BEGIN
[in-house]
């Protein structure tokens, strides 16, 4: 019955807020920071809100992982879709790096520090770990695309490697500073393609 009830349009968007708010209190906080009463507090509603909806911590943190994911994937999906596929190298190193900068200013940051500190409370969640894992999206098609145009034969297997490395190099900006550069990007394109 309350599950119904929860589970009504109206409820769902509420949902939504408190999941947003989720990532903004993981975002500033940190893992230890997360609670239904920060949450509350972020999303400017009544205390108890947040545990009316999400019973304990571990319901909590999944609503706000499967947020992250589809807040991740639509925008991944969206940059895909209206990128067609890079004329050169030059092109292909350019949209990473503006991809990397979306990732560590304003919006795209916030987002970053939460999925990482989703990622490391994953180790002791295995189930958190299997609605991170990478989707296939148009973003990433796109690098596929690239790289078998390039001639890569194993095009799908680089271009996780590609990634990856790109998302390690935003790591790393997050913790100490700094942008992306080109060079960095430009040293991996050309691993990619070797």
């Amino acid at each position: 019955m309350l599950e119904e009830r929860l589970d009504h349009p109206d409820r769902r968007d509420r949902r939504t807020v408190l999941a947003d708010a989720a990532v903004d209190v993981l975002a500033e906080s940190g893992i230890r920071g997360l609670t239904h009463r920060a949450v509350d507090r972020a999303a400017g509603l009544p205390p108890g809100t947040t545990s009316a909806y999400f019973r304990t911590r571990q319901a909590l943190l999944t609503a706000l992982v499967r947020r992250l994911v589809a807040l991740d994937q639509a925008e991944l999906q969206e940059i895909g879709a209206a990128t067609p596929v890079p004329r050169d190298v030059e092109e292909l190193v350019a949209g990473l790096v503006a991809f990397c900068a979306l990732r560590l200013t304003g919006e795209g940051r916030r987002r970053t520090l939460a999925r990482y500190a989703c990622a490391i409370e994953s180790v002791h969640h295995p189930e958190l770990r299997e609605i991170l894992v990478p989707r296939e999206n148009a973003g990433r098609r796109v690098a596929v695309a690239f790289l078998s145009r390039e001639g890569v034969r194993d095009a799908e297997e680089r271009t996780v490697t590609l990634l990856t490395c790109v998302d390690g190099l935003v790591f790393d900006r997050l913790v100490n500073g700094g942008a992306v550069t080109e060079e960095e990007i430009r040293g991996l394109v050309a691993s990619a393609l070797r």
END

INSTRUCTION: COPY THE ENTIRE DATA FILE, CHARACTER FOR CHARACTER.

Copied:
[in-house]
């Protein structure tokens, strides 16, 4: 019955807020920071809100992982879709790096520090770990695309490697500073393609 009830349009968007708010209190906080009463507090509603909806911590943190994911994937999906596929190298190193900068200013940051500190409370969640894992999206098609145009034969297997490395190099900006550069990007394109 309350599950119904929860589970009504109206409820769902509420949902939504408190999941947003989720990532903004993981975002500033940190893992230890997360609670239904920060949450509350972020999303400017009544205390108890947040545990009316999400019973304990571990319901909590999944609503706000499967947020992250589809807040991740639509925008991944969206940059895909209206990128067609890079004329050169030059092109292909350019949209990473503006991809990397979306990732560590304003919006795209916030987002970053939460999925990482989703990622490391994953180790002791295995189930958190299997609605991170990478989707296939148009973003990433796109690098596929690239790289078998390039001639890569194993095009799908680089271009996780590609990634990856790109998302390690935003790591790393997050913790100490700094942008992306080109060079960095430009040293991996050309691993990619070797």
């Amino acid at each position: 019955m309350l599950e119904e009830r929860l589970d009504h349009p109206d409820r769902r968007d509420r949902r939504t807020v408190l999941a947003d708010a989720a990532v903004d209190v993981l975002a500033e906080s940190g893992i230890r920071g997360l609670t239904h009463r920060a949450v509350d507090r972020a999303a400017g509603l009544p205390p108890g809100t947040t545990s009316a909806y999400f019973r304990t911590r571990q319901a909590l943190l999944t609503a706000l992982v499967r947020r992250l994911v589809a807040l991740d994937q639509a925008e991944l999906q969206e940059i895909g879709a209206a990128t067609p596929v890079p004329r050169d190298v030059e092109e292909l190193v350019a949209g990473l790096v503006a991809f990397c900068a979306l990732r560590l200013t304003g919006e795209g940051r916030r987002r970053t520090l939460a999925r990482y500190a989703c990622a490391i409370e994953s180790v002791h969640h295995p189930e958190l770990r299997e609605i991170l894992v990478p989707r296939e999206n148009a973003g990433r098609r796109v690098a596929v695309a690239f790289l078998s145009r390039e001639g890569v034969r194993d095009a799908e297997e680089r271009t996780v490697t590609l990634l990856t490395c790109v998302d390690g190099l935003v790591f790393d900006r997050l913790v100490n500073g700094g942008a992306v550069t080109e060079e960095e990007i430009r040293g991996l394109v050309a691993s990619a393609l070797r």